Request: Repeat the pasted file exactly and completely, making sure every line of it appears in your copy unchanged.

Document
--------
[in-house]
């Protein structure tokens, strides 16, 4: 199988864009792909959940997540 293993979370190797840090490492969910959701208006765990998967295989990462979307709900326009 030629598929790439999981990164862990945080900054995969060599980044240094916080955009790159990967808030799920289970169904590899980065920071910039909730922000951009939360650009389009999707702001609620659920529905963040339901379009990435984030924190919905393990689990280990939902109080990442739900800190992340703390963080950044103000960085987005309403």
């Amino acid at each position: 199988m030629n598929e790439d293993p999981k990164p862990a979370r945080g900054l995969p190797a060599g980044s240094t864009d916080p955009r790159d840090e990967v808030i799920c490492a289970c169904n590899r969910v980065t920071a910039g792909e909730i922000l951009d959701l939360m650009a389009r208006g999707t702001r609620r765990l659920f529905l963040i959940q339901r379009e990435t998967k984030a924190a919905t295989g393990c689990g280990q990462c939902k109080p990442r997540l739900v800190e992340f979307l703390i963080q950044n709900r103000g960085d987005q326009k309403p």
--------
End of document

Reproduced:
[in-house]
């Protein structure tokens, strides 16, 4: 199988864009792909959940997540 293993979370190797840090490492969910959701208006765990998967295989990462979307709900326009 030629598929790439999981990164862990945080900054995969060599980044240094916080955009790159990967808030799920289970169904590899980065920071910039909730922000951009939360650009389009999707702001609620659920529905963040339901379009990435984030924190919905393990689990280990939902109080990442739900800190992340703390963080950044103000960085987005309403």
């Amino acid at each position: 199988m030629n598929e790439d293993p999981k990164p862990a979370r945080g900054l995969p190797a060599g980044s240094t864009d916080p955009r790159d840090e990967v808030i799920c490492a289970c169904n590899r969910v980065t920071a910039g792909e909730i922000l951009d959701l939360m650009a389009r208006g999707t702001r609620r765990l659920f529905l963040i959940q339901r379009e990435t998967k984030a924190a919905t295989g393990c689990g280990q990462c939902k109080p990442r997540l739900v800190e992340f979307l703390i963080q950044n709900r103000g960085d987005q326009k309403p």